The Pentagon is funding a company called Robotic Technology, whose main project is developing an autonomous robot called EATR that fuels itself on "biomass." This biomass could include vegetation, paper, and even corpses on the battlefield.
EATR stands for "Energetically Autonomous Tactical Robot," referring to the way this robot will forage for its own power sources rather than having to return to base and power up.
Though the EATR is still in the experimental stage, Robotic Technology has high hopes for the robot. In a project spec, company representatives describe EATR as:
An autonomous robotic platform able to perform long-range, long-endurance missions without the need for manual or conventional re-fueling, which would otherwise preclude the ability of the robot to perform such missions. The system obtains its energy by foraging – engaging in biologically-inspired, organism-like, energy-harvesting behavior which is the equivalent of eating. It can find, ingest, and extract energy from biomass in the environment (and other organically-based energy sources), as well as use conventional and alternative fuels (such as gasoline, heavy fuel, kerosene, diesel, propane, coal, cooking oil, and solar) when suitable. For example, about 150 lbs of vegetation could provide sufficient energy for 100 miles of driving, depending on circumstances.
Of course there are no explicit mentions made of dead bodies here - FOX News came up with that meme - but "biomass" could include organic matter like dead animals. Though breaking down plant matter into fuel is a slightly different proposition than breaking down rotting corpses.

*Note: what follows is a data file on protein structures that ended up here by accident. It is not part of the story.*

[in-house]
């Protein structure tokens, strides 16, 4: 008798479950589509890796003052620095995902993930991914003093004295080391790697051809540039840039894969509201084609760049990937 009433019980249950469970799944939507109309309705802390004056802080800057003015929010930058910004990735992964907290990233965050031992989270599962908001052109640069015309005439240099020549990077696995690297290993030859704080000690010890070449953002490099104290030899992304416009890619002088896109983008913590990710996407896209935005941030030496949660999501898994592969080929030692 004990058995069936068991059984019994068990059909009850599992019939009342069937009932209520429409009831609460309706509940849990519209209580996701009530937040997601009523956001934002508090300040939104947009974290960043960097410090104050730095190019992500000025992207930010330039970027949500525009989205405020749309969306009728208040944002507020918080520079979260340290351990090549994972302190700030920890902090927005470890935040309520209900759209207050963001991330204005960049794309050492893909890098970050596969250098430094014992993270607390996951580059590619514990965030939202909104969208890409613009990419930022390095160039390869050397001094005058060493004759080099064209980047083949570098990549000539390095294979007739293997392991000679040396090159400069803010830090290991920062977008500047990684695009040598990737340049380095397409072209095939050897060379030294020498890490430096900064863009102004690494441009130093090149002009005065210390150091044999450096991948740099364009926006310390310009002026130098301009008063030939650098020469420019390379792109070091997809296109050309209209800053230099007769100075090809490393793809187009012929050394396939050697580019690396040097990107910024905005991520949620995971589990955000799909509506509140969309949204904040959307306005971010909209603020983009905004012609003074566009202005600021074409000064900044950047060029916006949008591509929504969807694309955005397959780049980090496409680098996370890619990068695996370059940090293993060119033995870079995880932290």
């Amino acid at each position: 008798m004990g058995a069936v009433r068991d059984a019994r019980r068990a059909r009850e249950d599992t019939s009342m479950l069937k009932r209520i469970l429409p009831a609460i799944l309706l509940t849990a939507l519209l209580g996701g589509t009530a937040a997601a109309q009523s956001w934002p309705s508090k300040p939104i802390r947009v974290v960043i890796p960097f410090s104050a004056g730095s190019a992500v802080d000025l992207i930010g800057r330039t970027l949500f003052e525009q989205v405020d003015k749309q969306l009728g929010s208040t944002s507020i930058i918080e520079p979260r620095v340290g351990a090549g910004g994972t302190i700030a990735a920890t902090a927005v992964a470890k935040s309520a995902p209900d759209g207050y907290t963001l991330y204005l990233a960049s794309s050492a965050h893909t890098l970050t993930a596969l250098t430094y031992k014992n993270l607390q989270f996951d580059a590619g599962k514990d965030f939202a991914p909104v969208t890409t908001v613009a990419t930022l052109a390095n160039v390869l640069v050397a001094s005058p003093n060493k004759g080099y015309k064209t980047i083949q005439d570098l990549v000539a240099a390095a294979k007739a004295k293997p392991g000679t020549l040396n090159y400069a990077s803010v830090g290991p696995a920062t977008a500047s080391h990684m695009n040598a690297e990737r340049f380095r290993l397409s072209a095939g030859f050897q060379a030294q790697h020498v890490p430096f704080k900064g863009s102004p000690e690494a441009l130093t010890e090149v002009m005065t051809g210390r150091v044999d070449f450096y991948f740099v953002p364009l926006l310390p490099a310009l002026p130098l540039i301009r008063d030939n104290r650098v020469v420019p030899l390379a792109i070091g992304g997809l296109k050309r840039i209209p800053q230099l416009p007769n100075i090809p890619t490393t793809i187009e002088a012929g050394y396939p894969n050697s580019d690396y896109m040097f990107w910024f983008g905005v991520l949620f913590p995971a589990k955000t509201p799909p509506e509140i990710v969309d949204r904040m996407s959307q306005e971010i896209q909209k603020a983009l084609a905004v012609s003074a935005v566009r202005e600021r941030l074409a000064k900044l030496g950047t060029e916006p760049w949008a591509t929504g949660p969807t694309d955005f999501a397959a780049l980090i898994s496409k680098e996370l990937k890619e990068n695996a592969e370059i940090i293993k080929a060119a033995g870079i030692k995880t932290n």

Still, there is another potential reason why the EATR could turn to corpse-gnawing. It is going to learn from its environment using a form of artificial intelligence, and figure out what is good to eat. The founder of Robotic Technology, Robert Finkelstein, has described the kind of artificial collective intelligence he hopes to imbue the EATRs with:
The 4D/RCS is a framework in which sensors, sensor processing, databases, computer models, and machine controls may be linked and operated such that the system behaves as if it were intelligent. It can provide a system with several types of intelligence (where intelligence is the ability to make an appropriate choice or decision), including reactive, deliberative, and creative intelligence . . . We are experimenting with a unique approach to achieving swarm behavior and distributed artificial intelligence by partitioning the 4D/RCS among individuals in the collective. In the concept of the Cognitive Collective, THE 4D/RCS is partitioned among multiple robotic vehicles and then reassembled across the collective. This allows robots which are individually reactive with limited intelligence to become deliberative and cognitive within the collective; or robots which are individually deliberative to gain greater intelligence and efficacy within the collective.
This kind of "collective intelligence" is similar to what AI enthusiasts also imagine might emerge from something like Google, which has vast, distributed computing power.
Are we looking at the beginnings of a human-eating, artificially intelligent robot swarm? Possibly. Or we might just be looking at a bunch of dumb, programmable vegetarians who don't need to dock in order to stay powered up.